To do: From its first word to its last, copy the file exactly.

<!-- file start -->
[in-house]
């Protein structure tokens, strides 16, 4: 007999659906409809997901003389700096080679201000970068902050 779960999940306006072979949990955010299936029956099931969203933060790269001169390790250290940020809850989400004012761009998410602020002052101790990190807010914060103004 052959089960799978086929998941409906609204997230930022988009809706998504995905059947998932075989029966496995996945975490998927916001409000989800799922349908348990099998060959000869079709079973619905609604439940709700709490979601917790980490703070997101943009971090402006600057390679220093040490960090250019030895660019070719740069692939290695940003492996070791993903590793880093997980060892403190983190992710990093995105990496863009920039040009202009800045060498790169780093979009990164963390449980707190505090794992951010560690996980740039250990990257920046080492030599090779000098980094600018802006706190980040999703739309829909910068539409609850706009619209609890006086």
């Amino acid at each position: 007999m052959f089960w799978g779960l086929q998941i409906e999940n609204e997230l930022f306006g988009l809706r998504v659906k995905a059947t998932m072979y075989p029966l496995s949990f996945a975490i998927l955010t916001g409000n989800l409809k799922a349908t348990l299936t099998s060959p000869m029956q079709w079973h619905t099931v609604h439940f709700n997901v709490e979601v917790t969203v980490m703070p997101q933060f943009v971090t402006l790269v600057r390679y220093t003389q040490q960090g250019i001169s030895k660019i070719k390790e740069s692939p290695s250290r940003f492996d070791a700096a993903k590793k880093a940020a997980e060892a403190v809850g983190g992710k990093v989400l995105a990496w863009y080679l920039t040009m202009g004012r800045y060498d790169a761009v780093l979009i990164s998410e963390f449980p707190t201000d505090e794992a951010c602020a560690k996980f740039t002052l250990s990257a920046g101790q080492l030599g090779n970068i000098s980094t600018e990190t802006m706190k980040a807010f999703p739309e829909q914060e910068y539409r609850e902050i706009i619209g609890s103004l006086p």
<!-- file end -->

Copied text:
[in-house]
């Protein structure tokens, strides 16, 4: 007999659906409809997901003389700096080679201000970068902050 779960999940306006072979949990955010299936029956099931969203933060790269001169390790250290940020809850989400004012761009998410602020002052101790990190807010914060103004 052959089960799978086929998941409906609204997230930022988009809706998504995905059947998932075989029966496995996945975490998927916001409000989800799922349908348990099998060959000869079709079973619905609604439940709700709490979601917790980490703070997101943009971090402006600057390679220093040490960090250019030895660019070719740069692939290695940003492996070791993903590793880093997980060892403190983190992710990093995105990496863009920039040009202009800045060498790169780093979009990164963390449980707190505090794992951010560690996980740039250990990257920046080492030599090779000098980094600018802006706190980040999703739309829909910068539409609850706009619209609890006086």
């Amino acid at each position: 007999m052959f089960w799978g779960l086929q998941i409906e999940n609204e997230l930022f306006g988009l809706r998504v659906k995905a059947t998932m072979y075989p029966l496995s949990f996945a975490i998927l955010t916001g409000n989800l409809k799922a349908t348990l299936t099998s060959p000869m029956q079709w079973h619905t099931v609604h439940f709700n997901v709490e979601v917790t969203v980490m703070p997101q933060f943009v971090t402006l790269v600057r390679y220093t003389q040490q960090g250019i001169s030895k660019i070719k390790e740069s692939p290695s250290r940003f492996d070791a700096a993903k590793k880093a940020a997980e060892a403190v809850g983190g992710k990093v989400l995105a990496w863009y080679l920039t040009m202009g004012r800045y060498d790169a761009v780093l979009i990164s998410e963390f449980p707190t201000d505090e794992a951010c602020a560690k996980f740039t002052l250990s990257a920046g101790q080492l030599g090779n970068i000098s980094t600018e990190t802006m706190k980040a807010f999703p739309e829909q914060e910068y539409r609850e902050i706009i619209g609890s103004l006086p």